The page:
What I Learned about Motherhood from a Little Blue Tote Bag

November 1, 2017
Motherhood Lesson

One recent busy morning, I chased my toddler around the house as I tried to get him ready for nursery school. Though he is only in school two mornings a week, he enjoys the time with friends and teachers, and I enjoy the only solo time I have to be productive. I run errands and get whatever work done that I can. So, the short time he is there is worth the chaos that typically precedes it.

On this particular morning, I had to be downtown shortly after dropping him at school.  As he flew around the house pretending to be The Incredible Hulk, I somehow managed to strap on his shoes and fasten his jacket, and eventually got us and our gear to the car.

We were on time, he was happy, and I felt confident that we were getting through our day on the right track.

It wasn’t until we got to school that I realized I had forgotten his little blue tote bag.

In his school, the kids don’t use backpacks; they use school issued tote bags.

And this bag has been the bane of my existence since we received it.

For example, on the first day of school, I realized I was the only parent who hadn’t decked out their kid’s bag with patches or special embroidery. Instead, I had written my son’s name at the top in black permanent marker and called it a day.

Don’t get me wrong–I love me some personalized embroidery. I’m pretty sure Land’s End and Pottery Barn Kids have special files with my son’s name on it.

But, before that first day of nursery school, it never even occurred to me that I should bedazzle that generic blue tote.

I definitely missed the memo, and I jokingly wondered if I should hand in my mom card.

There has also been more than one occasion when I walked out of the house before school without the bag–but I always remembered it in time to run back inside and get it.

I’m not sure why this bag is frequently such an afterthought, but it is.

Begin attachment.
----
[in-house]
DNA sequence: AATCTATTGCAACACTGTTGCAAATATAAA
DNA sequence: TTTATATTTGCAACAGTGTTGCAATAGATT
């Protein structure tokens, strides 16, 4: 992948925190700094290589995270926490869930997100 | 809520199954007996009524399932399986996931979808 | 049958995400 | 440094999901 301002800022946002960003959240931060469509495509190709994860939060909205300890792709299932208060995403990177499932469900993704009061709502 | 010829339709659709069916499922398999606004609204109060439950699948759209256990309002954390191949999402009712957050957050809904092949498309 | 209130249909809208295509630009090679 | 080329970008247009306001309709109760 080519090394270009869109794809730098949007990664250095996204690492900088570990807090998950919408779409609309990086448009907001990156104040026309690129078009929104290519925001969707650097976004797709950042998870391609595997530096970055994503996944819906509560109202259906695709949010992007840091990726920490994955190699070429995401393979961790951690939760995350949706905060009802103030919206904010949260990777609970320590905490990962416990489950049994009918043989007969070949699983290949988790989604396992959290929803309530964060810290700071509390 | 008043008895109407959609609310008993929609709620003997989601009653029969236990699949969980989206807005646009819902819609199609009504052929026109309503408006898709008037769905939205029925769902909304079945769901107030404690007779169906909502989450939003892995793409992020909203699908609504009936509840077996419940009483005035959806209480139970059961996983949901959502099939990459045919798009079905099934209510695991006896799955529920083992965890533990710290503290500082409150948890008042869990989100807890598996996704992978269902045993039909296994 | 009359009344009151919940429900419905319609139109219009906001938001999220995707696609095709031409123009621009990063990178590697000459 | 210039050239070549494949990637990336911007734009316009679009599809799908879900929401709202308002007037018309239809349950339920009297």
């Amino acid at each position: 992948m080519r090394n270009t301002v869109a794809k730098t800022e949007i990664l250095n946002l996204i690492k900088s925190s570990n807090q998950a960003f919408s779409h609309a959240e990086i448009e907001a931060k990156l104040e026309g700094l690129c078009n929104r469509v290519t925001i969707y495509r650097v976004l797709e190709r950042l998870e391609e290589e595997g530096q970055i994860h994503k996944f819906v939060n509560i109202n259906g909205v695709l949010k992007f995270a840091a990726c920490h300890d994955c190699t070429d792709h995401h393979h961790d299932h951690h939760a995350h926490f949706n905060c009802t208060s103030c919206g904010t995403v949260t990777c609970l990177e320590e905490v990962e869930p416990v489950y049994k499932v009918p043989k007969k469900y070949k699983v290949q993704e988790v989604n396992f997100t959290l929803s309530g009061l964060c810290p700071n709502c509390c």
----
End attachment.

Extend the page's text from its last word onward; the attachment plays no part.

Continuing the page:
Still, the morning that I actually forgot it, I cringed, wondering how I could forget to bring the one thing I was supposed to remember.

I sighed, but decided not to get too hung up on it–life goes on after all, and it’s not like there was AP Chemistry homework in the bag. These were two-year-olds.

When I mentioned to my son that I forgot his blue tote, he shrugged and didn’t seem too bothered. But when we got to his classroom and he saw all the other parents and kids with their bags, he asked where his was.

I again explained that I forgot his tote bag and that it was at home.

We went through this same question series a few times, his tiny voice asking where his blue tote was and my slightly guilty voice explaining that he wouldn’t have it that day.

After drop-off, I left feeling a little defeated. I never thought I would be the mom who forgot to bring the school bag, or the only mom who labeled her kid’s bag with marker instead of fabric.

As someone who has always been particularly on top of things, it was a little bewildering to feel like I dropped the ball on such a basic task.

And I was, of course, tempted to compare myself to the other moms and dads who remembered to bring their child’s perfectly styled bag.

But instead of going down that rabbit hole, I decided to shake it off.

Yes, I forgot to do something–more than once–but that doesn’t make me a bad mom.

All moms forget things–and that’s OK.

The only thing it means is that the little blue tote bag isn’t my top priority.

What is my top priority? My son, of course, and making sure he is healthy, happy, curious, nurtured, and loved.

My other top priorities? Making sure that my family is operating as a healthy unit, and I as a healthy and happy person/mom/wife/friend/sister/daughter/professional.

Of course, I am not saying that the parents who took the time to beautifully decorate their child’s tote bag, and who always remember to bring the bag to school somehow have their priorities wrong.

am saying that every parent is different, and every family is different. 

We all have a little blue tote bag in our life–theirs just happens to be something different.

If, like me, your little blue tote bag actually is a little blue tote bag, you just have to remember not to beat yourself up over it.

As moms, we all have various obligations. We are the keepers of worlds, big and small.

So it’s OK if some of the bigger things–like making sure your child is fed, dressed, and mentally prepared for the day–eclipse some of the smaller things–like remembering to bring the plain, totally unbedazzled blue tote bag to school.






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